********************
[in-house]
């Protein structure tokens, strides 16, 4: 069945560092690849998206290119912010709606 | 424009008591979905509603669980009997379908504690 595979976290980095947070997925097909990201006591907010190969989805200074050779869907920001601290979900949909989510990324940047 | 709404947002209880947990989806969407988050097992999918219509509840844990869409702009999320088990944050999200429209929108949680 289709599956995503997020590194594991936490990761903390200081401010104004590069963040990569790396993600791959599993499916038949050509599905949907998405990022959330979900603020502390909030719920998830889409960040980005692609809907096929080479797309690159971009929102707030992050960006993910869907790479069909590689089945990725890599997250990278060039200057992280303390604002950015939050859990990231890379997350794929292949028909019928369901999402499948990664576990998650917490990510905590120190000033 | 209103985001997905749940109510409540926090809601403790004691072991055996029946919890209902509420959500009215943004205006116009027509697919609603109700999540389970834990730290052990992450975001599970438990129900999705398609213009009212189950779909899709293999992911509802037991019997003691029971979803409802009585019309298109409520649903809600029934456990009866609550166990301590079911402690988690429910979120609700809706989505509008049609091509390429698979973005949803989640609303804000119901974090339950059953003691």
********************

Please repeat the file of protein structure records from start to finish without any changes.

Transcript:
[in-house]
């Protein structure tokens, strides 16, 4: 069945560092690849998206290119912010709606 | 424009008591979905509603669980009997379908504690 595979976290980095947070997925097909990201006591907010190969989805200074050779869907920001601290979900949909989510990324940047 | 709404947002209880947990989806969407988050097992999918219509509840844990869409702009999320088990944050999200429209929108949680 289709599956995503997020590194594991936490990761903390200081401010104004590069963040990569790396993600791959599993499916038949050509599905949907998405990022959330979900603020502390909030719920998830889409960040980005692609809907096929080479797309690159971009929102707030992050960006993910869907790479069909590689089945990725890599997250990278060039200057992280303390604002950015939050859990990231890379997350794929292949028909019928369901999402499948990664576990998650917490990510905590120190000033 | 209103985001997905749940109510409540926090809601403790004691072991055996029946919890209902509420959500009215943004205006116009027509697919609603109700999540389970834990730290052990992450975001599970438990129900999705398609213009009212189950779909899709293999992911509802037991019997003691029971979803409802009585019309298109409520649903809600029934456990009866609550166990301590079911402690988690429910979120609700809706989505509008049609091509390429698979973005949803989640609303804000119901974090339950059953003691």